Mother's recipe for being an Indian

Published on Apr 19, 2004 01:12 PM IST

Rahul Gandhi has said he learnt being an Indian from his mother Sonia Gandhi and that it was his "fundamental right to help India" by joining politics.

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PTI | By, Amethi

Rahul Gandhi has said he learnt being an Indian from his mother Sonia Gandhi and that it was his "fundamental right to help India" by joining politics.

In an interview to a news agency on board the flight from New Delhi to Lucknow on his way to Amethi, from where he is contesting the parliamentary election, Rahul said: "I am an Indian because of my mother. I learnt to be an Indian from my mother. My mother is completely Indian. She is an outcast in Italy."

During his whirlwind tour of his constituency, Rahul denied that he was a shy person. "Rahul Gandhi was never shy. It was the media which projected that image," he said when asked how a shy person like him felt after joining politics.

"Politics, however, has hurt my family. My father was killed. My grandmother was killed," said Rahul.

Asked about the allegations of corruption against the Gandhi family, Rahul said he did not bother about them. "When your soul is pure you will be able to walk alone," he said, adding: "Let them abuse me. Let them beat me. Let them kill me, my heart beats for India."

Alluding to the Bofors charges, Rahul said: "They continued to make allegations against my father for 17 years. When I told my father to counter the allegations, he said there was no need to do so. When you are honest and true to yourself, there is no need to counter such things."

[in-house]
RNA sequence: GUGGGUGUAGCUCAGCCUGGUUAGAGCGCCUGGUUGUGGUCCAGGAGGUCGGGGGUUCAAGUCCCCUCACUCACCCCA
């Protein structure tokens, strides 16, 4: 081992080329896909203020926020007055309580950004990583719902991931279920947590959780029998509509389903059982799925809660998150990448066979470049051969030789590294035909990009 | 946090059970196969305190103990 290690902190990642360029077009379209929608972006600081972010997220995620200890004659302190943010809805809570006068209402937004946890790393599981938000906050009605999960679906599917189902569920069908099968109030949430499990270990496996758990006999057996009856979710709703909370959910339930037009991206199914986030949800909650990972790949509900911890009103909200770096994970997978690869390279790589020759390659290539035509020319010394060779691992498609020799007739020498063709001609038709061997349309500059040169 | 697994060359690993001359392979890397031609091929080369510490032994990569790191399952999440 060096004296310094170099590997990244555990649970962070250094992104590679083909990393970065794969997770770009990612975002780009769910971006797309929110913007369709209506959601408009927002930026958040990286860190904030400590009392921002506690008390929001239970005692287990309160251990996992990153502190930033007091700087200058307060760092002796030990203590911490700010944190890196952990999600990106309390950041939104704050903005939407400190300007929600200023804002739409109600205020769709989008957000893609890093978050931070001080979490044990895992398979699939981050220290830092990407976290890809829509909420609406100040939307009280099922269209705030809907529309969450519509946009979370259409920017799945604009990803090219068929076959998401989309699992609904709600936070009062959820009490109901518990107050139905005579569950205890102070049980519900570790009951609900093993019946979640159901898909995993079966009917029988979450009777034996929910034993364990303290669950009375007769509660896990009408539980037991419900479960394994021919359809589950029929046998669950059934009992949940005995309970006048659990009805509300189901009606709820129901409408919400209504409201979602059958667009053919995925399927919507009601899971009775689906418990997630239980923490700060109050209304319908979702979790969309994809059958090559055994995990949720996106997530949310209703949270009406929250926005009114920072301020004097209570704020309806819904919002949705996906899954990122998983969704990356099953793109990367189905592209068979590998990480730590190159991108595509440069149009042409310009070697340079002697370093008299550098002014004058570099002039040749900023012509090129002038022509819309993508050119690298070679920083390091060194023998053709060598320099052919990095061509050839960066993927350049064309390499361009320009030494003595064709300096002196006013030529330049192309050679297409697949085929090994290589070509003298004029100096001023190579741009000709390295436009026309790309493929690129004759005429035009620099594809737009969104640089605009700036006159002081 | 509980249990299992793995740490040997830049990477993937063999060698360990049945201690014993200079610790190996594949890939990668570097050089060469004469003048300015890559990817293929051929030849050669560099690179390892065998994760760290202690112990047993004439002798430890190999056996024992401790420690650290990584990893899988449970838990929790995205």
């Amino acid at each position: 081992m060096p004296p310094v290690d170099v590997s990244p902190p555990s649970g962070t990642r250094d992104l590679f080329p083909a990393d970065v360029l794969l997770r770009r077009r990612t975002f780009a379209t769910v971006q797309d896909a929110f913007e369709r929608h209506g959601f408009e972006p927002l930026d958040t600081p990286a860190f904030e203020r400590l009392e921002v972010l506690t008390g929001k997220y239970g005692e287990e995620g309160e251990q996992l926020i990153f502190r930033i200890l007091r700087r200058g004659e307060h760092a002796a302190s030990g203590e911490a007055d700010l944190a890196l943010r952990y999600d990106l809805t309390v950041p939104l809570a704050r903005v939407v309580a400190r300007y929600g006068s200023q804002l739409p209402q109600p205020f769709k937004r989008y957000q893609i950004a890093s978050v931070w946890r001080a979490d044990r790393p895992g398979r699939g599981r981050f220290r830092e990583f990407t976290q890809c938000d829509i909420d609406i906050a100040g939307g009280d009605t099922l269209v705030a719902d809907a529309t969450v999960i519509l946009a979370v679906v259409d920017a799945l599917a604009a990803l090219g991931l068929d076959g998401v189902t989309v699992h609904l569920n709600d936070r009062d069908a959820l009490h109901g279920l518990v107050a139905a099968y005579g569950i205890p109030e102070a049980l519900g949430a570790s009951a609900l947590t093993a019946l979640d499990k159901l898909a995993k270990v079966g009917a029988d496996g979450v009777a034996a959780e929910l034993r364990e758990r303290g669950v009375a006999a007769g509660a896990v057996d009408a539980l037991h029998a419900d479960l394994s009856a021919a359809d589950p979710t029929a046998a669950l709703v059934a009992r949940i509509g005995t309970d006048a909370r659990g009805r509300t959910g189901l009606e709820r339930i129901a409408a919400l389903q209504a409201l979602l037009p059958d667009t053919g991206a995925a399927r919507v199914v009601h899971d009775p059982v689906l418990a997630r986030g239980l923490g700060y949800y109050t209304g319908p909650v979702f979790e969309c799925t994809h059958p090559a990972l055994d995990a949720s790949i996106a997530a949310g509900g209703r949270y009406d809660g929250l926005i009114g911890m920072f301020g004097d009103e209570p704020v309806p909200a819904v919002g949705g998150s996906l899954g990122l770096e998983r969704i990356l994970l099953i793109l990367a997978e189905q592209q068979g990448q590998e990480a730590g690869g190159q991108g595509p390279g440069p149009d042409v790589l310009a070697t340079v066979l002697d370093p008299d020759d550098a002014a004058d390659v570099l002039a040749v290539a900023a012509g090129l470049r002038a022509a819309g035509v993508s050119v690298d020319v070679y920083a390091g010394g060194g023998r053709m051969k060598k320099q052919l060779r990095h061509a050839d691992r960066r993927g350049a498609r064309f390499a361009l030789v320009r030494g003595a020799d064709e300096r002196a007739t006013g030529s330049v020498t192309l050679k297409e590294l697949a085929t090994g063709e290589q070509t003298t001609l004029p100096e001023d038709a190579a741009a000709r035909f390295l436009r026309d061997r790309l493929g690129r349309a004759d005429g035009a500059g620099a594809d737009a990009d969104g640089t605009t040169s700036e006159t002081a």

Rahul said there were enemies of Jawaharlal Nehru, his grandmother Indira Gandhi and father Rajiv Gandhi. "It gives me a sense of pride," he said, that there may now be enemies of Sonia Gandhi and Rahul Gandhi also.

Asked if the Congress was using him as a trump card, Rahul said the question was irrelevant. "Elections come and elections go," he said, adding: "What goal you have in your mind and how you stick to them are more important."

He refused to take questions about the chances of his sister Priyanka joining politics and when he would start campaigning. "I am not going to tell you that now," he said while admitting that he was missing Priyanka.

(With Indo-Asian News Service)

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  • ABOUT THE AUTHOR

    Umesh Raghuvanshi is a journalist with over three decade experience. He covers politics, finance, environment and social issues. He has covered all assembly and parliament elections in Uttar Pradesh since 1984.

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